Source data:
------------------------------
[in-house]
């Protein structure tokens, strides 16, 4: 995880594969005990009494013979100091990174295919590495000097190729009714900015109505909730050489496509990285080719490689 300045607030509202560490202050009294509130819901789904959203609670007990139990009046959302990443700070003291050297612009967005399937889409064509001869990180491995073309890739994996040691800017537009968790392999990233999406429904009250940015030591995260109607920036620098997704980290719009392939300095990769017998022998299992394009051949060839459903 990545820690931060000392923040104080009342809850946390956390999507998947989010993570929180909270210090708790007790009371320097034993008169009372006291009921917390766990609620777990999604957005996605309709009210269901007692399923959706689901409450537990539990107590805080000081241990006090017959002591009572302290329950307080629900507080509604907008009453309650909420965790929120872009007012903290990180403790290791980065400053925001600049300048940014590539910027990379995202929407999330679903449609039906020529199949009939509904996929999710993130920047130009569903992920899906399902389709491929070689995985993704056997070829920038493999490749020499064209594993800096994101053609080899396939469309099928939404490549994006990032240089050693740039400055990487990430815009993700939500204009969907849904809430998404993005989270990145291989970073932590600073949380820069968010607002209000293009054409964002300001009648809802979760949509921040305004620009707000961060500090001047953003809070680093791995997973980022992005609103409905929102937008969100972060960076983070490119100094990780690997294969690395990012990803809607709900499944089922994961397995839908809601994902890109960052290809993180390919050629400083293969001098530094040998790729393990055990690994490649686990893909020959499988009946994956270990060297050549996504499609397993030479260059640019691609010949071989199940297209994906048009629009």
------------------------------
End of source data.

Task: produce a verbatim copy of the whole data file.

[in-house]
């Protein structure tokens, strides 16, 4: 995880594969005990009494013979100091990174295919590495000097190729009714900015109505909730050489496509990285080719490689 300045607030509202560490202050009294509130819901789904959203609670007990139990009046959302990443700070003291050297612009967005399937889409064509001869990180491995073309890739994996040691800017537009968790392999990233999406429904009250940015030591995260109607920036620098997704980290719009392939300095990769017998022998299992394009051949060839459903 990545820690931060000392923040104080009342809850946390956390999507998947989010993570929180909270210090708790007790009371320097034993008169009372006291009921917390766990609620777990999604957005996605309709009210269901007692399923959706689901409450537990539990107590805080000081241990006090017959002591009572302290329950307080629900507080509604907008009453309650909420965790929120872009007012903290990180403790290791980065400053925001600049300048940014590539910027990379995202929407999330679903449609039906020529199949009939509904996929999710993130920047130009569903992920899906399902389709491929070689995985993704056997070829920038493999490749020499064209594993800096994101053609080899396939469309099928939404490549994006990032240089050693740039400055990487990430815009993700939500204009969907849904809430998404993005989270990145291989970073932590600073949380820069968010607002209000293009054409964002300001009648809802979760949509921040305004620009707000961060500090001047953003809070680093791995997973980022992005609103409905929102937008969100972060960076983070490119100094990780690997294969690395990012990803809607709900499944089922994961397995839908809601994902890109960052290809993180390919050629400083293969001098530094040998790729393990055990690994490649686990893909020959499988009946994956270990060297050549996504499609397993030479260059640019691609010949071989199940297209994906048009629009």